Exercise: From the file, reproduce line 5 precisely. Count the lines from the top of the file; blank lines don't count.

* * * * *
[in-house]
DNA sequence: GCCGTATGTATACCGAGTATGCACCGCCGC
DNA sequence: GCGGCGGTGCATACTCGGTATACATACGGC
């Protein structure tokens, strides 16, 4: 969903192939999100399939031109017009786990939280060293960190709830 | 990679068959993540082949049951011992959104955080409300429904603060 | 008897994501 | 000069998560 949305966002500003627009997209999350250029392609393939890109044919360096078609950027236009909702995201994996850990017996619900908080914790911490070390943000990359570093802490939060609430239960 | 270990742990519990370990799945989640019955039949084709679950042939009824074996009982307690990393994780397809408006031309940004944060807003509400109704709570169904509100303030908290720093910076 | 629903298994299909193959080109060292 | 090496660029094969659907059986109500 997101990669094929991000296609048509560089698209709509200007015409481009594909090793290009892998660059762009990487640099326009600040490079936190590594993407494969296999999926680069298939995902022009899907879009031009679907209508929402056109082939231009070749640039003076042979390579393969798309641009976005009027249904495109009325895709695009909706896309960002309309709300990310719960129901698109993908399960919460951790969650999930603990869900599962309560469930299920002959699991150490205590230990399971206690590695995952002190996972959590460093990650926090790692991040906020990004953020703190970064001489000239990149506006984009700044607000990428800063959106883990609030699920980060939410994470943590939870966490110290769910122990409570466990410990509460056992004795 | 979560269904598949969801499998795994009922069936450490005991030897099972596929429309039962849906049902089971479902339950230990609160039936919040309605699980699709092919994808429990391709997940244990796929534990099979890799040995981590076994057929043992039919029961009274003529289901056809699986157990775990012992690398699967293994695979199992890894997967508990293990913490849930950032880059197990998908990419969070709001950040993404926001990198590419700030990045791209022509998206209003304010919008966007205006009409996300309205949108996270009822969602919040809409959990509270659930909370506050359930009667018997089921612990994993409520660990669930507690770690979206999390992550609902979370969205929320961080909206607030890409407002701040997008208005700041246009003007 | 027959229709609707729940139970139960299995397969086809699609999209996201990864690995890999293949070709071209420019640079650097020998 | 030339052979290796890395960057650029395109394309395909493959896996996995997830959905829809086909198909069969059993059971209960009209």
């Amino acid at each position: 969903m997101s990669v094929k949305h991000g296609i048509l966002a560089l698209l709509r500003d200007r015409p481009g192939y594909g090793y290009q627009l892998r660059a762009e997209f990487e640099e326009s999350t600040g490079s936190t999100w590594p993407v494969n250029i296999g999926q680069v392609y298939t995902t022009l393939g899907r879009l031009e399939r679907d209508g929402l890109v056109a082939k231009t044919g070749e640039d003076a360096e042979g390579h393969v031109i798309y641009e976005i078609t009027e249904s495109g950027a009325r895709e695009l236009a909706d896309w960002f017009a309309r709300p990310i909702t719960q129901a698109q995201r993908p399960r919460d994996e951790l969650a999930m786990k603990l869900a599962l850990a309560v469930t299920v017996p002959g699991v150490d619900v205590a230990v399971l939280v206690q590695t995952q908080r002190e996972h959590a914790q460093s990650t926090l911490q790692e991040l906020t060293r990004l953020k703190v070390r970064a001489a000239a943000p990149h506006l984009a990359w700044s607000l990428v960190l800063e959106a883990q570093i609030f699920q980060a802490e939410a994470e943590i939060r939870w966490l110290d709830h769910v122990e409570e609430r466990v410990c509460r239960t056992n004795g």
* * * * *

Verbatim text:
């Amino acid at each position: 969903m997101s990669v094929k949305h991000g296609i048509l966002a560089l698209l709509r500003d200007r015409p481009g192939y594909g090793y290009q627009l892998r660059a762009e997209f990487e640099e326009s999350t600040g490079s936190t999100w590594p993407v494969n250029i296999g999926q680069v392609y298939t995902t022009l393939g899907r879009l031009e399939r679907d209508g929402l890109v056109a082939k231009t044919g070749e640039d003076a360096e042979g390579h393969v031109i798309y641009e976005i078609t009027e249904s495109g950027a009325r895709e695009l236009a909706d896309w960002f017009a309309r709300p990310i909702t719960q129901a698109q995201r993908p399960r919460d994996e951790l969650a999930m786990k603990l869900a599962l850990a309560v469930t299920v017996p002959g699991v150490d619900v205590a230990v399971l939280v206690q590695t995952q908080r002190e996972h959590a914790q460093s990650t926090l911490q790692e991040l906020t060293r990004l953020k703190v070390r970064a001489a000239a943000p990149h506006l984009a990359w700044s607000l990428v960190l800063e959106a883990q570093i609030f699920q980060a802490e939410a994470e943590i939060r939870w966490l110290d709830h769910v122990e409570e609430r466990v410990c509460r239960t056992n004795g």